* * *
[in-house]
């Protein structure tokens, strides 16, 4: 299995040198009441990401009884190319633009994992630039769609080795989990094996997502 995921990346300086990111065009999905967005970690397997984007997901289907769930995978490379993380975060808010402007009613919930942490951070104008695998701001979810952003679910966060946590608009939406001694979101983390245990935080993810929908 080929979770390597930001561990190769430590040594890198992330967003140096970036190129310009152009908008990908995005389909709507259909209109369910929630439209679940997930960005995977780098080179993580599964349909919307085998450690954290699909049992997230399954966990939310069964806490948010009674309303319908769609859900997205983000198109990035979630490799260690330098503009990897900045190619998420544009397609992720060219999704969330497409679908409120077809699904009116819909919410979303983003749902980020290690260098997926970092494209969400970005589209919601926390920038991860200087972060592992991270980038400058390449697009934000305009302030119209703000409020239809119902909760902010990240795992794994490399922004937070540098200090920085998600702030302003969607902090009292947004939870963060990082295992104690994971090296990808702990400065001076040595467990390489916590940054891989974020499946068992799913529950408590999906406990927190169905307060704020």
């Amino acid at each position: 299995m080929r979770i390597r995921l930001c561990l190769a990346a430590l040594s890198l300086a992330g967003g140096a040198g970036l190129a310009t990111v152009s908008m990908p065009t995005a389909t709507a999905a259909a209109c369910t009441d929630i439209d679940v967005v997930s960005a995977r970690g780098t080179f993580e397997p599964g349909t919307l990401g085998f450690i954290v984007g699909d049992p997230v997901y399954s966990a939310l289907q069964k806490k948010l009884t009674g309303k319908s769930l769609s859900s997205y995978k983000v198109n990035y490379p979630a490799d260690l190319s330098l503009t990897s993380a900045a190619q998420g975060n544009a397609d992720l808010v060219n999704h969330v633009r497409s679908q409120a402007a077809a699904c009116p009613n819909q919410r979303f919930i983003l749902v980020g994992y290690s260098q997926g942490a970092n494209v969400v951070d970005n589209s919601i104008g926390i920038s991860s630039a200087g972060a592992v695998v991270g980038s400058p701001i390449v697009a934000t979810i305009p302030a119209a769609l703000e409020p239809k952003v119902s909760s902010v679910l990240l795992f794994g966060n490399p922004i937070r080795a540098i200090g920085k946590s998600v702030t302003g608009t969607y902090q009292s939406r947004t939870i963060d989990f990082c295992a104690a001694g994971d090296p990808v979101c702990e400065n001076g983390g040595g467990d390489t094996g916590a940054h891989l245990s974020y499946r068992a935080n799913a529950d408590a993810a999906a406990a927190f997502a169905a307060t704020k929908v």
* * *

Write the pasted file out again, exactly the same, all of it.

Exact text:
[in-house]
């Protein structure tokens, strides 16, 4: 299995040198009441990401009884190319633009994992630039769609080795989990094996997502 995921990346300086990111065009999905967005970690397997984007997901289907769930995978490379993380975060808010402007009613919930942490951070104008695998701001979810952003679910966060946590608009939406001694979101983390245990935080993810929908 080929979770390597930001561990190769430590040594890198992330967003140096970036190129310009152009908008990908995005389909709507259909209109369910929630439209679940997930960005995977780098080179993580599964349909919307085998450690954290699909049992997230399954966990939310069964806490948010009674309303319908769609859900997205983000198109990035979630490799260690330098503009990897900045190619998420544009397609992720060219999704969330497409679908409120077809699904009116819909919410979303983003749902980020290690260098997926970092494209969400970005589209919601926390920038991860200087972060592992991270980038400058390449697009934000305009302030119209703000409020239809119902909760902010990240795992794994490399922004937070540098200090920085998600702030302003969607902090009292947004939870963060990082295992104690994971090296990808702990400065001076040595467990390489916590940054891989974020499946068992799913529950408590999906406990927190169905307060704020």
């Amino acid at each position: 299995m080929r979770i390597r995921l930001c561990l190769a990346a430590l040594s890198l300086a992330g967003g140096a040198g970036l190129a310009t990111v152009s908008m990908p065009t995005a389909t709507a999905a259909a209109c369910t009441d929630i439209d679940v967005v997930s960005a995977r970690g780098t080179f993580e397997p599964g349909t919307l990401g085998f450690i954290v984007g699909d049992p997230v997901y399954s966990a939310l289907q069964k806490k948010l009884t009674g309303k319908s769930l769609s859900s997205y995978k983000v198109n990035y490379p979630a490799d260690l190319s330098l503009t990897s993380a900045a190619q998420g975060n544009a397609d992720l808010v060219n999704h969330v633009r497409s679908q409120a402007a077809a699904c009116p009613n819909q919410r979303f919930i983003l749902v980020g994992y290690s260098q997926g942490a970092n494209v969400v951070d970005n589209s919601i104008g926390i920038s991860s630039a200087g972060a592992v695998v991270g980038s400058p701001i390449v697009a934000t979810i305009p302030a119209a769609l703000e409020p239809k952003v119902s909760s902010v679910l990240l795992f794994g966060n490399p922004i937070r080795a540098i200090g920085k946590s998600v702030t302003g608009t969607y902090q009292s939406r947004t939870i963060d989990f990082c295992a104690a001694g994971d090296p990808v979101c702990e400065n001076g983390g040595g467990d390489t094996g916590a940054h891989l245990s974020y499946r068992a935080n799913a529950d408590a993810a999906a406990a927190f997502a169905a307060t704020k929908v």